So, does marijuana use cause oral cancer development? To put it blatantly, the answer is no. According to Norml.org, "cannabis smoke - unlike tobacco smoke - has not been definitively linked to cancer in humans. Marijuana smoke does contain many of the same carcinogens as tobacco smoke. Ironically, those carcinogens are not cancer causing. In fact, cannabis also contains cannabinoids, such as THC, which contain anticancer properties, including the slowing of inflammatory aspects of the immune system that slow the growth of  free-radicals (unstable atoms which lead to cancer progression)."
Personally, I do not believe Dr. Sadri conveyed this research as a pass for patients or anyone else to go out and get stone…

We All Have A Story...

"This above all: to thine own self be true, and it must follow, as the night the day, thou canst not then be false to any man." ~William Shakespeare It was the fall of 2012, I found the courage to tell my story.  I knew the day would come where I would have to either face my fears, or be ruled by them. If I am to be true to myself and others, I had to become transparent. That meant letting go of my fears, and humbling myself under the sight of God and others.  After years of low self-esteem, I'd finally arrived at a place of self love and acceptance. Being able to show and tell the world, "This is me, take it or leave it". Being okay with either reaction is true freedom.
During the first semester of my dental assisting program, the instructors asked us to share our story. At the end of class, a former classmate came to me and said after hearing my dental experience, she was reminded of another.  And referred to a book she'd read entitled, The Covered Smile(…

Honorary Mention

Proud moment here...
Yet, this is much more than receiving a shiny tassel and something to look good on resumes.  It's an investment! Many dental assistants and dental hygienists attend two-year colleges to obtain their degrees, or go on to transfer those degrees to four-year institutions. It's no secret that dental/hygiene school is crazy expensive. And honestly I need all the help I can get. If you're anything like me and want to further your career but don't have 100k lying about...joining an honor society is a great way of not only getting noticed by prospective institutions, but obtaining scholarships that will help fund some, if not all of your education costs. Specifically, Phi Theta Kappa (ΦΘΚ)is a national honor society that recognizes and supports the academic achievement of two-year college students. To learn more visit their website at www.ptk.org.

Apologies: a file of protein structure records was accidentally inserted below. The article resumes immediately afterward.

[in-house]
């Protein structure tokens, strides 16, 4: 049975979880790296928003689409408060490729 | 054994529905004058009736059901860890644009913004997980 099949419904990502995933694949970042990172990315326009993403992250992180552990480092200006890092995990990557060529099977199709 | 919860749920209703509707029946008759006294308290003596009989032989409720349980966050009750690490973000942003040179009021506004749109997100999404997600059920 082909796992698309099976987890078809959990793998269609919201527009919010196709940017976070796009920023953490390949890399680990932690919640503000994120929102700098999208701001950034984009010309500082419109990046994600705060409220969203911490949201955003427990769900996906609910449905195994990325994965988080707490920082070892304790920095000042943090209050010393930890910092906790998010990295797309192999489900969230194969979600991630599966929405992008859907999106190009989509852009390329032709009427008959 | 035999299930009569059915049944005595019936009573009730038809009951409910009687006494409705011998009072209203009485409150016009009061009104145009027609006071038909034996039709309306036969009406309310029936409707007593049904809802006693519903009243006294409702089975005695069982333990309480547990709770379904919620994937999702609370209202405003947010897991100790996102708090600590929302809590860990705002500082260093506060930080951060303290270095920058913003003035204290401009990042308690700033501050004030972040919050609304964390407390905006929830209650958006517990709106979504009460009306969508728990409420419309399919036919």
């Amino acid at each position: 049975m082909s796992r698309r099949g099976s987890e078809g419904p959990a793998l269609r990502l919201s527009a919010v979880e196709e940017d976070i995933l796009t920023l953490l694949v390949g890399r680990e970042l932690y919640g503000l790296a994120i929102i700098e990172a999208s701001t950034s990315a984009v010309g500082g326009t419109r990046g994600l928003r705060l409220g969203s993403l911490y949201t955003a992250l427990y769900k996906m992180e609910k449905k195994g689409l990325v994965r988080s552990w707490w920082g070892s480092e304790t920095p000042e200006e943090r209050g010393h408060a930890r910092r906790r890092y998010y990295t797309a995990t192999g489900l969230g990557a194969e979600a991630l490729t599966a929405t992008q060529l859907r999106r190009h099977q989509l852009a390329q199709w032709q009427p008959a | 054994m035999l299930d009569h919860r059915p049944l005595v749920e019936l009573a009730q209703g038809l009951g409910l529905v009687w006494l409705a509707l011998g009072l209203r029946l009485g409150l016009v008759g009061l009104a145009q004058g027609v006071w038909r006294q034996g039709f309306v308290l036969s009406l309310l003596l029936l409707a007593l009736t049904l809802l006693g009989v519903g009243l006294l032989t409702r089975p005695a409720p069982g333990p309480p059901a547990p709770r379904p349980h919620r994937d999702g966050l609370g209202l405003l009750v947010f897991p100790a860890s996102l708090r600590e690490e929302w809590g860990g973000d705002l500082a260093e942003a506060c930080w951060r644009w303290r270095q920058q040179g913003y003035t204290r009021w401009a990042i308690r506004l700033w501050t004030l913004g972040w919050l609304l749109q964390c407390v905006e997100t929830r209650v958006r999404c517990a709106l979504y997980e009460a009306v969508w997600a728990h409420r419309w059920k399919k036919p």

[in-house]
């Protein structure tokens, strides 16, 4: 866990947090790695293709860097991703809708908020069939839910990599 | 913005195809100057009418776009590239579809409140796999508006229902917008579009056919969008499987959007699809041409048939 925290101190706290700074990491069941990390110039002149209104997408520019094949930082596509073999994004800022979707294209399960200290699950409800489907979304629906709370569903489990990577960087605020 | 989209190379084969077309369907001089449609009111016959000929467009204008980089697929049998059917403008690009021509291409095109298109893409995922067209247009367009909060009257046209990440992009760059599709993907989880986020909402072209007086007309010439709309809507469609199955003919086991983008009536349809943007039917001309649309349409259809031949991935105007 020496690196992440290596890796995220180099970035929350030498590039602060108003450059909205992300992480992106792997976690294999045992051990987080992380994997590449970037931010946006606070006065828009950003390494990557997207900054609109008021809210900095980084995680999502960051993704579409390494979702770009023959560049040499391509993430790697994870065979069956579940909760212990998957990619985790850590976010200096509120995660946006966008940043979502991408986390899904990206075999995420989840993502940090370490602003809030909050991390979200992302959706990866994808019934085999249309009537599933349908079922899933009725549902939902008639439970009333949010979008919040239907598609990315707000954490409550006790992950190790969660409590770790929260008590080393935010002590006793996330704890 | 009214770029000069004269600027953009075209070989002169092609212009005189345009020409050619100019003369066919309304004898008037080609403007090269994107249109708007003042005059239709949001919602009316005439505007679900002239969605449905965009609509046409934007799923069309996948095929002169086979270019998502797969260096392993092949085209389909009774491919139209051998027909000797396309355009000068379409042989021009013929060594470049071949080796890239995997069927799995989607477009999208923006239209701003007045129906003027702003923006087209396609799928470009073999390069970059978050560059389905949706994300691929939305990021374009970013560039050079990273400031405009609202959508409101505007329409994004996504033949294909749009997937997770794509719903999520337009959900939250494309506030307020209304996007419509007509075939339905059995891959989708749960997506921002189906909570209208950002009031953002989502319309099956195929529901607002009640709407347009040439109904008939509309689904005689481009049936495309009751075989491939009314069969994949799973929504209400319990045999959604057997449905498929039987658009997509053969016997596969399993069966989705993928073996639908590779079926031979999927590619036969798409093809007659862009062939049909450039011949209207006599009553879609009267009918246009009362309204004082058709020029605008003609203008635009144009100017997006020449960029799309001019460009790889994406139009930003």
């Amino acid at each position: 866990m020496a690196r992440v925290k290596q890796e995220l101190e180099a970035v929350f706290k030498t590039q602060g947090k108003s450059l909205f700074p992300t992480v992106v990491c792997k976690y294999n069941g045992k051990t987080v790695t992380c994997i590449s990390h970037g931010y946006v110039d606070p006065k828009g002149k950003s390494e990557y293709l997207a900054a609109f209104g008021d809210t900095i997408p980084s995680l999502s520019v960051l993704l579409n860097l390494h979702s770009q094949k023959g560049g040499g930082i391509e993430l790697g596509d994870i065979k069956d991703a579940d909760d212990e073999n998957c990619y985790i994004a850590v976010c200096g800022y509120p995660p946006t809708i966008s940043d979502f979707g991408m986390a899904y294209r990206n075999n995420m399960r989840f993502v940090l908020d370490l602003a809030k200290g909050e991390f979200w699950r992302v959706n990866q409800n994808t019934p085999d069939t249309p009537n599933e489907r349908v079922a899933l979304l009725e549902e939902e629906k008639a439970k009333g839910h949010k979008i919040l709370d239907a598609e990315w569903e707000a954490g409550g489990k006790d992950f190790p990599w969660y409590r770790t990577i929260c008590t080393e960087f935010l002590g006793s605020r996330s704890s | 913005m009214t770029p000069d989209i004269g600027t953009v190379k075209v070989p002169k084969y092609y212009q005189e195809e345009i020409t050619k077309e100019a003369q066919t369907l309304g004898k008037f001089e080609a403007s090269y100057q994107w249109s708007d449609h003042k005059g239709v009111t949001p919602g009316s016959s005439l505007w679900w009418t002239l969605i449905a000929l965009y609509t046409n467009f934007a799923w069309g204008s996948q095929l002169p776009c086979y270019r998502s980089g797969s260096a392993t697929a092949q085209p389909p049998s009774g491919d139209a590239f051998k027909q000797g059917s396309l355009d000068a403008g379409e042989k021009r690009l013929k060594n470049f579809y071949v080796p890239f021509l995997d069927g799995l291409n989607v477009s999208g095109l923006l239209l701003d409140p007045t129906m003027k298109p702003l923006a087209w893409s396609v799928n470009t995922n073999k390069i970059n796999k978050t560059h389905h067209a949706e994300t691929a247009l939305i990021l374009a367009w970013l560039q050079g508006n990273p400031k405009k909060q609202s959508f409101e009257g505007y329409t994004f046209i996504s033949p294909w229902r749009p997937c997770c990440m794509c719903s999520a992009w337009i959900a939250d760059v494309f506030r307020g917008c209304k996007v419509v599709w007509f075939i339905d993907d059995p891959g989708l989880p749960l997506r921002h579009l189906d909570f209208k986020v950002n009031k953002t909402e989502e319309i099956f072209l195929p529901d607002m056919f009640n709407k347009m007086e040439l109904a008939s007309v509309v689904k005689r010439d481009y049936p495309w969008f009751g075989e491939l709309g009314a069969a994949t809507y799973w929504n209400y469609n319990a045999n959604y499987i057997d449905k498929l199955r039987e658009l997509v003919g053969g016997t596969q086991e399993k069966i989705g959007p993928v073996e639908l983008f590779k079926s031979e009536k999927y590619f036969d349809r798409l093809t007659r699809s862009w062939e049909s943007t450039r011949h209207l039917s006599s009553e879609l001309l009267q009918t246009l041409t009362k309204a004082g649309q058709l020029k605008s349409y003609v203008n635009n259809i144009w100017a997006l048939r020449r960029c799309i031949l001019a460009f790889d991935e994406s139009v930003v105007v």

Effects of Poor Dental Hygiene on Your Body

Dry Socket? Grab a Tea Bag

Alveolar osteitis, commonly known as "dry socket" is the most common complication patients experience after tooth extraction(s), particularly wisdom teeth.  Normally, after an extraction blood clots will form in and around the hole to protect the tissue, bone, and nerves during the healing process. However, a dry socket occurs when a sufficient blood clot fails to form (due to various reasons) in and around the extraction site; thus leaving the hole open and exposed. According to WebMD, only "2% to 5% of people develop dry socket after an extraction." 
Symptoms include increasing pain 2-3 days after the extraction, halitosis (bad breath), and a lingering bad taste in the mouth. If you haven't already, immediately call your dentist or oral surgeon to report your symptoms and schedule an emergency visit. Remember, do not touch or poke the extraction site with your fingers or tongue. In the meantime, you can use the following home remedies to help reduce pain and …

Healing & Home Care After Tooth Extraction

Within our lifetime most of us have, or will, experience one or more tooth extraction(s). Extractions are not always due to tooth decay or an unhealthy mouth. Often, dentists and oral surgeons extract one or more teeth (e.g., "wisdom teeth) to treat crowding, and/or if necessary for the proper placement of braces into a patient's mouth.  After extraction a blood clot begins to form which covers and protects the extraction site. Meanwhile, it will take 3-4 weeks for your gum tissue to heal completely, and anywhere from 3-6 months for bone. However, the pain should subside within 48 hours.
In general, most extractions are routine, short-term dental procedures. However, all extractions require proper home care for optimal healing. Immediately after your procedure, the dental assistant will give you postoperative directions, answer any questions you may have, and guide you through each step. As a dental assistant, it is our job to make sure you are well-informed, and comfortable b…